Recycle, Reuse, Remodel
Late last year I had the privilege to bring to life a bride’s extraordinary vision. She presented me with a rough sketch of her design and several bags of remnant / scraps of materials, beads, braiding and chiffon flowers. From a large mound of fabrics (my cutting table overflowed!), I created a boned bodice, circular skirt (although for that we did buy extra fabric!), and a splendid train. The bride, an artist, had amassed this collection of trims and fabrics over a number of years and from various trips abroad, making the dress extra-special.
i have to admit, when I commenced the project, I was skeptical. What was effectively turning scraps of fabric into a patchwork dress would be a success. However, as I became more involved, and disregarded the conventional tailoring / dressmaking norms, it became a creative challenge to produce the most elaborate textile design, in fitting with the style of the bride.
Whilst the dress was might be a little overwhelming for some tastes, the concept of recycling, reusing or making do made me think. As we are becoming ever mindful of over-use of natural resources, and the effects over-consumption is having on the plant, and in particular the harm caused when producing fabrics, why not utilise what would ordinarily be discarded?
For Christmas I received Fashionopolis: the price of fast fashion & the future of clothes which makes eyebrow raising reading. Whilst I’m nowhere on the scale of fast fashion, a tailoring studio can be a wasteful environment. Many suppliers only sell in full metres – so if a part-metre is required, you need to round up (obviously!). Likewise, some styles (especially the circular skirt) are simply wasteful. With the most careful cutting, there can still be a good half metre left at the end of the project. Not enough to make a garment, but too much not to feel guilty about throwing away.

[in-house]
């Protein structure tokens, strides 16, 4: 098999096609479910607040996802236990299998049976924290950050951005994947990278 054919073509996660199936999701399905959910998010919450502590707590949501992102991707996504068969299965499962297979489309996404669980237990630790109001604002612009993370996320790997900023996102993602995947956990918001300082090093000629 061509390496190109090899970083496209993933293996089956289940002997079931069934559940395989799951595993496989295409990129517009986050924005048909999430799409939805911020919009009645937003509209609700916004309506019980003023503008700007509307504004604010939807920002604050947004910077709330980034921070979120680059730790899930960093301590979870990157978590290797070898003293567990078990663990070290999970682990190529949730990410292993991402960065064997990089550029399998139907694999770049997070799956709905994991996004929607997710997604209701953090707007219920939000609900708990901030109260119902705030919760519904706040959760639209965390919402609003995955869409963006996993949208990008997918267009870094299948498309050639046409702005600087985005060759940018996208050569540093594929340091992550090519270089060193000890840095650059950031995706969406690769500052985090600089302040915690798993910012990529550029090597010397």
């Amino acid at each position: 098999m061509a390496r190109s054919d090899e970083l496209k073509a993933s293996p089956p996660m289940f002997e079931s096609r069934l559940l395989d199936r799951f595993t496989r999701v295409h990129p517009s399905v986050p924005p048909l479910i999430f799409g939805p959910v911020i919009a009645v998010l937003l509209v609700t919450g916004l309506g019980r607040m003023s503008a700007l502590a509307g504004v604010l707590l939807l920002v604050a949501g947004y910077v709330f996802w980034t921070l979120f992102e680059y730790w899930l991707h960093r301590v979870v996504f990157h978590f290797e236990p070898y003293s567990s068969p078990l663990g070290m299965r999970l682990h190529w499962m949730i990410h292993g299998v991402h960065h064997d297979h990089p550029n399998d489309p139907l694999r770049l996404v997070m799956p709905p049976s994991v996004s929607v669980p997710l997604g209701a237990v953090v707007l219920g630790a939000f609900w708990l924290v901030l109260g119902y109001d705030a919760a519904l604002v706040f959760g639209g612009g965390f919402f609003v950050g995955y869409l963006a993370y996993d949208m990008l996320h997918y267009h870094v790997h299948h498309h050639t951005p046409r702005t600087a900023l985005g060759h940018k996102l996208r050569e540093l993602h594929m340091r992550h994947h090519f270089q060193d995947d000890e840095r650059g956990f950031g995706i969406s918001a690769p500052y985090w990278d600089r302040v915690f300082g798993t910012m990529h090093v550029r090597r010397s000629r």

Whilst my production is small scale and will not make a tremendous different to the planet, I feel I should still do my bit. Because, if none of us are mindful about use / waste, then change will never happen. I’m not going to stop buying new fabrics and creating new clothes, but I’m going to be mindful of waste and make a few things over the course of 2020 as a Project Recycle/Reuse.
My first project for Project Recycle/Reuse is a panel circular skirt, using a remnant from my 2018 Christmas dress (there was a reasonable amount of remnant fabric from the bias cut sleeve), a part-metre of red cloth left over from a sample made a couple of seasons ago, and finally found some rich taffeta paisley lining.
Voila! A skirt!
Admittedly, the process cutting takes longer when using remnants… the panels are mismatched according to the quantity of fabric… and the sewing can also be more time-consuming with the extra panels to be joined, but the joy of wearing what is effectively a free skirt is immeasurable.